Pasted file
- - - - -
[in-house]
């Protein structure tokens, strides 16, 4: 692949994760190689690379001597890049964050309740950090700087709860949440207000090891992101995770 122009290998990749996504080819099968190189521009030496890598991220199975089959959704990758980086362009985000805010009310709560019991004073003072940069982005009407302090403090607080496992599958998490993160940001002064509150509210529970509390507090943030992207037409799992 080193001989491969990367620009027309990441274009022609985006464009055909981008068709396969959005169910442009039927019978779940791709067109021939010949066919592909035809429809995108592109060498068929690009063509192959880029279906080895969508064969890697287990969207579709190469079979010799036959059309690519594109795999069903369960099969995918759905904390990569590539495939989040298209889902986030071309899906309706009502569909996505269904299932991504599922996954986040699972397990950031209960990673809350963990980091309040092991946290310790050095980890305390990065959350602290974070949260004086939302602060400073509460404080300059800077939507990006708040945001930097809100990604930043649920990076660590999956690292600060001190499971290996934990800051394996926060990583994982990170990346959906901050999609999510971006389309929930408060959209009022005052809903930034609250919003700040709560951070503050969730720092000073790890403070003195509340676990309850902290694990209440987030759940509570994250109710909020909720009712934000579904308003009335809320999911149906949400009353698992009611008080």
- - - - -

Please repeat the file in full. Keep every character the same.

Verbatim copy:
[in-house]
């Protein structure tokens, strides 16, 4: 692949994760190689690379001597890049964050309740950090700087709860949440207000090891992101995770 122009290998990749996504080819099968190189521009030496890598991220199975089959959704990758980086362009985000805010009310709560019991004073003072940069982005009407302090403090607080496992599958998490993160940001002064509150509210529970509390507090943030992207037409799992 080193001989491969990367620009027309990441274009022609985006464009055909981008068709396969959005169910442009039927019978779940791709067109021939010949066919592909035809429809995108592109060498068929690009063509192959880029279906080895969508064969890697287990969207579709190469079979010799036959059309690519594109795999069903369960099969995918759905904390990569590539495939989040298209889902986030071309899906309706009502569909996505269904299932991504599922996954986040699972397990950031209960990673809350963990980091309040092991946290310790050095980890305390990065959350602290974070949260004086939302602060400073509460404080300059800077939507990006708040945001930097809100990604930043649920990076660590999956690292600060001190499971290996934990800051394996926060990583994982990170990346959906901050999609999510971006389309929930408060959209009022005052809903930034609250919003700040709560951070503050969730720092000073790890403070003195509340676990309850902290694990209440987030759940509570994250109710909020909720009712934000579904308003009335809320999911149906949400009353698992009611008080």